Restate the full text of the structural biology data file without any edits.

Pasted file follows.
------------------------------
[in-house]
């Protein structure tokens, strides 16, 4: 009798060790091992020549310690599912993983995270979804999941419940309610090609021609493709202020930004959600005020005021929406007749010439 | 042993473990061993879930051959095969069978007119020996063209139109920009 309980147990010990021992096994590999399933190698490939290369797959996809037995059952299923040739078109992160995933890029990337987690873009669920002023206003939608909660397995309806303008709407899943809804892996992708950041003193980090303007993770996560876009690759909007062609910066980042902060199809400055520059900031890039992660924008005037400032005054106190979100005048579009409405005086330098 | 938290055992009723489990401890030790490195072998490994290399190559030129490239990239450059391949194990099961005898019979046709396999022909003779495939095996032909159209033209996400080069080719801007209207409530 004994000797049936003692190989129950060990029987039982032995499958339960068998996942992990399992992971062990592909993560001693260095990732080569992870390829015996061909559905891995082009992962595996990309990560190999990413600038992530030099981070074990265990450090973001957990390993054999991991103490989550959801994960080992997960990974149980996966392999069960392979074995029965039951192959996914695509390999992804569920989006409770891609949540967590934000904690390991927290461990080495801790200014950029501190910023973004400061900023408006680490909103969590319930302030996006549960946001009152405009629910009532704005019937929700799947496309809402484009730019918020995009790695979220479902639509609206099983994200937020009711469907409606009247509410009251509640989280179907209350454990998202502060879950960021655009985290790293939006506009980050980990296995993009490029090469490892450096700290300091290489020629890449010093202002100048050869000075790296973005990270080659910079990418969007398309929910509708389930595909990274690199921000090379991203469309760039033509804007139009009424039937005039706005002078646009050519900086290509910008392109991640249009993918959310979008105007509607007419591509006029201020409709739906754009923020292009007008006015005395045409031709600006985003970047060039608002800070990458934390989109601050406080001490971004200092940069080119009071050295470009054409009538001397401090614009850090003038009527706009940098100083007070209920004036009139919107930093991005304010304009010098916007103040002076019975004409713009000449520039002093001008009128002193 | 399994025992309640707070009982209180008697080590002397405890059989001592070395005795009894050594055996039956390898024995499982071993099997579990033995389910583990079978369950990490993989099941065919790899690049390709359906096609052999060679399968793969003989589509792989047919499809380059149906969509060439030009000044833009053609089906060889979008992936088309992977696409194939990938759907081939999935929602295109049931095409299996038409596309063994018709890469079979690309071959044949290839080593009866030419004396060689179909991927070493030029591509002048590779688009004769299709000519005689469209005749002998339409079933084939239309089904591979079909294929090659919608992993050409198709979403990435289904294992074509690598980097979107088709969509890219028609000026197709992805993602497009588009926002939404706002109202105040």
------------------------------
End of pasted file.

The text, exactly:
[in-house]
């Protein structure tokens, strides 16, 4: 009798060790091992020549310690599912993983995270979804999941419940309610090609021609493709202020930004959600005020005021929406007749010439 | 042993473990061993879930051959095969069978007119020996063209139109920009 309980147990010990021992096994590999399933190698490939290369797959996809037995059952299923040739078109992160995933890029990337987690873009669920002023206003939608909660397995309806303008709407899943809804892996992708950041003193980090303007993770996560876009690759909007062609910066980042902060199809400055520059900031890039992660924008005037400032005054106190979100005048579009409405005086330098 | 938290055992009723489990401890030790490195072998490994290399190559030129490239990239450059391949194990099961005898019979046709396999022909003779495939095996032909159209033209996400080069080719801007209207409530 004994000797049936003692190989129950060990029987039982032995499958339960068998996942992990399992992971062990592909993560001693260095990732080569992870390829015996061909559905891995082009992962595996990309990560190999990413600038992530030099981070074990265990450090973001957990390993054999991991103490989550959801994960080992997960990974149980996966392999069960392979074995029965039951192959996914695509390999992804569920989006409770891609949540967590934000904690390991927290461990080495801790200014950029501190910023973004400061900023408006680490909103969590319930302030996006549960946001009152405009629910009532704005019937929700799947496309809402484009730019918020995009790695979220479902639509609206099983994200937020009711469907409606009247509410009251509640989280179907209350454990998202502060879950960021655009985290790293939006506009980050980990296995993009490029090469490892450096700290300091290489020629890449010093202002100048050869000075790296973005990270080659910079990418969007398309929910509708389930595909990274690199921000090379991203469309760039033509804007139009009424039937005039706005002078646009050519900086290509910008392109991640249009993918959310979008105007509607007419591509006029201020409709739906754009923020292009007008006015005395045409031709600006985003970047060039608002800070990458934390989109601050406080001490971004200092940069080119009071050295470009054409009538001397401090614009850090003038009527706009940098100083007070209920004036009139919107930093991005304010304009010098916007103040002076019975004409713009000449520039002093001008009128002193 | 399994025992309640707070009982209180008697080590002397405890059989001592070395005795009894050594055996039956390898024995499982071993099997579990033995389910583990079978369950990490993989099941065919790899690049390709359906096609052999060679399968793969003989589509792989047919499809380059149906969509060439030009000044833009053609089906060889979008992936088309992977696409194939990938759907081939999935929602295109049931095409299996038409596309063994018709890469079979690309071959044949290839080593009866030419004396060689179909991927070493030029591509002048590779688009004769299709000519005689469209005749002998339409079933084939239309089904591979079909294929090659919608992993050409198709979403990435289904294992074509690598980097979107088709969509890219028609000026197709992805993602497009588009926002939404706002109202105040």